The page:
While working on “Okinawan Samurai,” Motobu sensei and me discovered a painting with a specific significance to martial arts. The painting was originally in the possession of Aka/Ōta Pēchin and is described in his ‘Instructions’ to his only son and heir. Later it got into the possession of a Satsuma samurai, a descendant of whom presented it to Baron Ie Chōjo (1881–1957). From there, directly or indirectly, the painting reached the collection of Higaonna Kanjun, who in turn presented it to a museum in Okinawa.
With the help of Kubura Yoshiko, staff member of the Okinawa Prefectural Museum & Art Museum, we were able to track this piece of art and also received permission to use it in “Okinawan Samurai” – see the full two-page depiction on pages 26-27. In this way, we were extremely lucky to be able to reunite portions of Aka/Ōta Pēchin’s heirloom.
Well, the painting shows two persons: Guan Yu standing on the right with a sword, and a person sitting with a scroll in his left hand. It is unknown who the seated person is.
Guan Yu (–219) was a military commander of the State of Shu Han and blood-brother of Liu Bei in the historical novel ‘Romance of the Three Kingdoms.’ Perceived as a fearsome warrior famous for virtue and loyalty and regarded as a god of war and martial arts, he is so popular even today that he can be found anywhere from souvenir shops to Chinese take aways to computer games. Most of the time he is depicted holding a long-handled sword known as a guandao.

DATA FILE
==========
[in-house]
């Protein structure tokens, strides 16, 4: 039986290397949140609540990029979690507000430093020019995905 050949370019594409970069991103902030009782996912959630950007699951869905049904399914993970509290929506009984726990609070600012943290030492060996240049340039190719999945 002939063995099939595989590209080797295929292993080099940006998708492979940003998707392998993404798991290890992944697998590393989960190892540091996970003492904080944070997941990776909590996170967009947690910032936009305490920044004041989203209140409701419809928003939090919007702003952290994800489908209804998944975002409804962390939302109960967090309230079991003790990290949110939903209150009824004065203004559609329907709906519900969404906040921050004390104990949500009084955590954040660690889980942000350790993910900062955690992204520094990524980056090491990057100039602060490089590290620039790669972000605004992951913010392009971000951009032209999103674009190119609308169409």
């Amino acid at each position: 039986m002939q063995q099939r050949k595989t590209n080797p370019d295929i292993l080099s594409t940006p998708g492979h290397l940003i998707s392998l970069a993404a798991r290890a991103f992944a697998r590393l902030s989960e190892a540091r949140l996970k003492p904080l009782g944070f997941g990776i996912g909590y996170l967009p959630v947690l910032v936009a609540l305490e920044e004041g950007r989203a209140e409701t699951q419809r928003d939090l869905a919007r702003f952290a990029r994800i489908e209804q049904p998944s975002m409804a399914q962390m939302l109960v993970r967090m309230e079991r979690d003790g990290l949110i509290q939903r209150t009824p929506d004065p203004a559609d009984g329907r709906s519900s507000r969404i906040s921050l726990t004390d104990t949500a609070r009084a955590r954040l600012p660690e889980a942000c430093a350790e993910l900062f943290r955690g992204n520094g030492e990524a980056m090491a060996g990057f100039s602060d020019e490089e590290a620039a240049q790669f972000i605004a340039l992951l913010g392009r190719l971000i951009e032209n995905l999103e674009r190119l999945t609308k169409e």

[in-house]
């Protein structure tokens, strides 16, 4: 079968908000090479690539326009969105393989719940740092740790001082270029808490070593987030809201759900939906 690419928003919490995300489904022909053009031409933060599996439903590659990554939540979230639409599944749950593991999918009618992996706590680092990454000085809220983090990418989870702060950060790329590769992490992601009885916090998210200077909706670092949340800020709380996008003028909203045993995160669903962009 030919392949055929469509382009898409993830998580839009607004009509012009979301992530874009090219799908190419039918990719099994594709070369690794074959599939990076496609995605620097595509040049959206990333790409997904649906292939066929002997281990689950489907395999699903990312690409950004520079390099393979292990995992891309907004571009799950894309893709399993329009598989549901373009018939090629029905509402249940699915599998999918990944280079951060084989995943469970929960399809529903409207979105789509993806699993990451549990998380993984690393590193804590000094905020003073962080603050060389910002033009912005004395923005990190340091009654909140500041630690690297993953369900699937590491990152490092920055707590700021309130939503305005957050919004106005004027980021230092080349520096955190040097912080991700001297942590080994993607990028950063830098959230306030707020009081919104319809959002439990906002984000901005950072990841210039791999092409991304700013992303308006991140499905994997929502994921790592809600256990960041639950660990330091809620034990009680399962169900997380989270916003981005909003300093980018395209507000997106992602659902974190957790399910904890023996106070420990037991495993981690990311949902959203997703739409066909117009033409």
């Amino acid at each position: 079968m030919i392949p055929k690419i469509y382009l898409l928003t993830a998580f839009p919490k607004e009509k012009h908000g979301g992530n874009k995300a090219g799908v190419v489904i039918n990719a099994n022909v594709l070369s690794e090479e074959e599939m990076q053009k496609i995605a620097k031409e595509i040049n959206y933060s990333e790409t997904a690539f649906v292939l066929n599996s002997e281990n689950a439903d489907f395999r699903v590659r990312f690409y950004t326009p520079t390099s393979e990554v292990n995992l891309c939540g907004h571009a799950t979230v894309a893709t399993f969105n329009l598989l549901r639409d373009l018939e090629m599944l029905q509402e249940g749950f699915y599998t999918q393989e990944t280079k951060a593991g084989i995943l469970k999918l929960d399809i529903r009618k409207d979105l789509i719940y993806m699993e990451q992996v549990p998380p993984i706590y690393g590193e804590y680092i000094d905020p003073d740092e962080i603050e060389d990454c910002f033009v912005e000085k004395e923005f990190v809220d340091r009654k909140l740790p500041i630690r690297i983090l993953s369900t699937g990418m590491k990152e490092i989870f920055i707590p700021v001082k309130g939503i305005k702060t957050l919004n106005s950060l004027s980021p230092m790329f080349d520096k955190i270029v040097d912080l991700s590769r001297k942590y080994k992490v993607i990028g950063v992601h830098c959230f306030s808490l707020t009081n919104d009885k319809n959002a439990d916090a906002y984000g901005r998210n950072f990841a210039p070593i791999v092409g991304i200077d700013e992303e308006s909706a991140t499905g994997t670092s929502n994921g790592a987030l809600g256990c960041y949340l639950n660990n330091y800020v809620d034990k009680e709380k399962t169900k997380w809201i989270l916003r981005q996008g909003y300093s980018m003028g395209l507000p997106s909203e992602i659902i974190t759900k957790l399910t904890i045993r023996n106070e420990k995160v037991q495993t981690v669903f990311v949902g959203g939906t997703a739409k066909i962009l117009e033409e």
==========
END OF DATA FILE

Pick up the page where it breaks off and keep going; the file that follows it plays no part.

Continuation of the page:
The Tensonbyō shrine complex for the Heavenly Cannons and Statues in Kume village, Okinawa, is dedicated to the supreme deity of Chinese popular Taoism, which is said to have been introduced to Okinawa by the so-called 36 families of Kume. This supreme deity refers to Guan Yu. His alias, Kantei Ō 關帝王, literally ‘Monarch of the Frontier Post,’ points to his role as a protective patron who secured the country’s borders. On the name plaques still found today in the Tensonbyō shrine complex in Kume village he is revered as Tenson Kantei 天尊關帝, from which the shrine derived its name.
BTW, albeit a Chinese deity, Guan Yu was also worshiped as the guardian deity of the king of Ryūkyū. It may therefore be considered no coincidence that the Tensonbyō was situated right beside the Gokokuji 護国寺, the ‘Temple for the Protection of the Motherland’.
Finally, Guan Yu is also known as the ‘Saint of War’ (wu sheng 武聖), which is complementary to Confucius, who was known as the ‘Saint of Culture’ (wen sheng 文聖). At this point we can actually see that an original concept of bunbu 文武 (the civil and the military realms, civil and military affairs, scholarship and art of war) existed in Ryūkyū since olden times.
So, maybe the unidentified person in the painting is meant to represent Confucian scholarship, while Guan Yu represents the martial arts. If so, the painting shows an original concept of bunbu 文武. See the painting in “Okinawan Samurai” on pages 26-27.
© 2018, Andreas Quast. All rights reserved.